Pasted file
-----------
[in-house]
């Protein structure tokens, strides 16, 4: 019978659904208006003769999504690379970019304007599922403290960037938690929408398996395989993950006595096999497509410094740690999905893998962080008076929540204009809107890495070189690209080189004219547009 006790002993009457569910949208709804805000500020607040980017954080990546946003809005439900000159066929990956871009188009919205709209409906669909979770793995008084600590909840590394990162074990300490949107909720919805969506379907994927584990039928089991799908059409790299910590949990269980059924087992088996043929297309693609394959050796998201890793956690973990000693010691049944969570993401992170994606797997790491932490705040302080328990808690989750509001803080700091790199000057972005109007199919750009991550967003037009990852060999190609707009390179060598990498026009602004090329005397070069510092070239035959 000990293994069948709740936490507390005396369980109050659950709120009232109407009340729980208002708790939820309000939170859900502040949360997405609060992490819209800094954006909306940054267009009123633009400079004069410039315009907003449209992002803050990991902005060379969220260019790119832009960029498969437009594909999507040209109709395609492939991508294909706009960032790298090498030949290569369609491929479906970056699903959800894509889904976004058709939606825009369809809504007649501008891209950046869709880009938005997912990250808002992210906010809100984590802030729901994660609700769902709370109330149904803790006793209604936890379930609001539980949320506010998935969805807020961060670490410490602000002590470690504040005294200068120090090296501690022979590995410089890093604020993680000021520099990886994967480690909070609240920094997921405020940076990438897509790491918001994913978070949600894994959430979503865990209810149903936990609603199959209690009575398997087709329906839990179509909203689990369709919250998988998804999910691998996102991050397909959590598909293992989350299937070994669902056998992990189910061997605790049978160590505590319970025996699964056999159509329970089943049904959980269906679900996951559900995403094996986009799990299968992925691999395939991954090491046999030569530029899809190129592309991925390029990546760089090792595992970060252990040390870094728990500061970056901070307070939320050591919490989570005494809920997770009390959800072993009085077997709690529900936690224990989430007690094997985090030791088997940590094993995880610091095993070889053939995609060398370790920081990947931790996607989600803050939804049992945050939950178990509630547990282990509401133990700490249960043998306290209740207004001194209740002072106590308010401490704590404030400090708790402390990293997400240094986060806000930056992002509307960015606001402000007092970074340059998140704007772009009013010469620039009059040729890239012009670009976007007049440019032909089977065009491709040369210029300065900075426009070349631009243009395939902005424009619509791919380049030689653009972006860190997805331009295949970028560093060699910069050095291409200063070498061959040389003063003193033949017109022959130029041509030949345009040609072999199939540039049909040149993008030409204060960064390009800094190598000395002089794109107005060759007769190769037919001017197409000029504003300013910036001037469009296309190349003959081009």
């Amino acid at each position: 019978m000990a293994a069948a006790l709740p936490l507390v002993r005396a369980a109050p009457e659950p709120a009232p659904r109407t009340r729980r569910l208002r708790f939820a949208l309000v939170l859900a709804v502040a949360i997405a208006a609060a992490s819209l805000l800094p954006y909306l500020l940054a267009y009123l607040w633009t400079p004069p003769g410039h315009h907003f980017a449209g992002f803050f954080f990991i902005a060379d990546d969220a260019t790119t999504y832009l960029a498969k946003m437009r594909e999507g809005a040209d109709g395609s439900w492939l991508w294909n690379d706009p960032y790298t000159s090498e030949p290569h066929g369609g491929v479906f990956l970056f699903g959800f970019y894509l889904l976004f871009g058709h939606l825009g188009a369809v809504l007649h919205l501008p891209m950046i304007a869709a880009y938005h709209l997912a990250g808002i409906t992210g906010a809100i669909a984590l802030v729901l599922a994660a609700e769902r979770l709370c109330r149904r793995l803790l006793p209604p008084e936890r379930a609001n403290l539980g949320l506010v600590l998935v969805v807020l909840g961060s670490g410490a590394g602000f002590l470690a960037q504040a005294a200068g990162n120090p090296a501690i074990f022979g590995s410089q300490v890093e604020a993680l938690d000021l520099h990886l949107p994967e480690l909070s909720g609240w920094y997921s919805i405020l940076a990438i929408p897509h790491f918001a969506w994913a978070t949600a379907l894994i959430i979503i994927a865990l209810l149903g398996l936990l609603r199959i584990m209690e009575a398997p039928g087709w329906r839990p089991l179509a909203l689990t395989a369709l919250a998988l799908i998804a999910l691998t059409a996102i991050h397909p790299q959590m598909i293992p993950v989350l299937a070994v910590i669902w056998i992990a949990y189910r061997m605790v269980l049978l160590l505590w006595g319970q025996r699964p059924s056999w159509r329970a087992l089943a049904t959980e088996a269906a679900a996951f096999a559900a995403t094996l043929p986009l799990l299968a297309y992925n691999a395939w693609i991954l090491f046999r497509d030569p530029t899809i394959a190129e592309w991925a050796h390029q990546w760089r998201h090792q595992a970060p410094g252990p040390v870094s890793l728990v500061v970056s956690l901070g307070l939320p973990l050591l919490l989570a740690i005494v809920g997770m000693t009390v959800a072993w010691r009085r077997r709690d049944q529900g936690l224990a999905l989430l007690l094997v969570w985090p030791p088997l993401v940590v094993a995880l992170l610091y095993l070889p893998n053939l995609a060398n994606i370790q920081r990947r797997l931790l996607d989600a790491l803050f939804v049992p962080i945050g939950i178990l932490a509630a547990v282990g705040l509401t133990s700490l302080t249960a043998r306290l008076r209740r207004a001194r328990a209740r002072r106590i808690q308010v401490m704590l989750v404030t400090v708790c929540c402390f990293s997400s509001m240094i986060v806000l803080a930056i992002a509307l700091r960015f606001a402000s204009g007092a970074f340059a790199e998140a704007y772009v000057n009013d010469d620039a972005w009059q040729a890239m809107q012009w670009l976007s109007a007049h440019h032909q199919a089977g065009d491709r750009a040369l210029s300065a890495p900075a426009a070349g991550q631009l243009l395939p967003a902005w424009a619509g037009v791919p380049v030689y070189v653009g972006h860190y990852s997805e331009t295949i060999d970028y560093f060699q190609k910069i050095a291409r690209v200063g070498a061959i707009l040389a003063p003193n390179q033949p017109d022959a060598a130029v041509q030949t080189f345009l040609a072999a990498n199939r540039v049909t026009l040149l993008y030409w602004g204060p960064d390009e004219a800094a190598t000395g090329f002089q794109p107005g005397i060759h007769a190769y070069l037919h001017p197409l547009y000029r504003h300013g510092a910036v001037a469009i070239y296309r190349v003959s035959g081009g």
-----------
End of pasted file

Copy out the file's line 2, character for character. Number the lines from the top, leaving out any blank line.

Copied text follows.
């Protein structure tokens, strides 16, 4: 019978659904208006003769999504690379970019304007599922403290960037938690929408398996395989993950006595096999497509410094740690999905893998962080008076929540204009809107890495070189690209080189004219547009 006790002993009457569910949208709804805000500020607040980017954080990546946003809005439900000159066929990956871009188009919205709209409906669909979770793995008084600590909840590394990162074990300490949107909720919805969506379907994927584990039928089991799908059409790299910590949990269980059924087992088996043929297309693609394959050796998201890793956690973990000693010691049944969570993401992170994606797997790491932490705040302080328990808690989750509001803080700091790199000057972005109007199919750009991550967003037009990852060999190609707009390179060598990498026009602004090329005397070069510092070239035959 000990293994069948709740936490507390005396369980109050659950709120009232109407009340729980208002708790939820309000939170859900502040949360997405609060992490819209800094954006909306940054267009009123633009400079004069410039315009907003449209992002803050990991902005060379969220260019790119832009960029498969437009594909999507040209109709395609492939991508294909706009960032790298090498030949290569369609491929479906970056699903959800894509889904976004058709939606825009369809809504007649501008891209950046869709880009938005997912990250808002992210906010809100984590802030729901994660609700769902709370109330149904803790006793209604936890379930609001539980949320506010998935969805807020961060670490410490602000002590470690504040005294200068120090090296501690022979590995410089890093604020993680000021520099990886994967480690909070609240920094997921405020940076990438897509790491918001994913978070949600894994959430979503865990209810149903936990609603199959209690009575398997087709329906839990179509909203689990369709919250998988998804999910691998996102991050397909959590598909293992989350299937070994669902056998992990189910061997605790049978160590505590319970025996699964056999159509329970089943049904959980269906679900996951559900995403094996986009799990299968992925691999395939991954090491046999030569530029899809190129592309991925390029990546760089090792595992970060252990040390870094728990500061970056901070307070939320050591919490989570005494809920997770009390959800072993009085077997709690529900936690224990989430007690094997985090030791088997940590094993995880610091095993070889053939995609060398370790920081990947931790996607989600803050939804049992945050939950178990509630547990282990509401133990700490249960043998306290209740207004001194209740002072106590308010401490704590404030400090708790402390990293997400240094986060806000930056992002509307960015606001402000007092970074340059998140704007772009009013010469620039009059040729890239012009670009976007007049440019032909089977065009491709040369210029300065900075426009070349631009243009395939902005424009619509791919380049030689653009972006860190997805331009295949970028560093060699910069050095291409200063070498061959040389003063003193033949017109022959130029041509030949345009040609072999199939540039049909040149993008030409204060960064390009800094190598000395002089794109107005060759007769190769037919001017197409000029504003300013910036001037469009296309190349003959081009």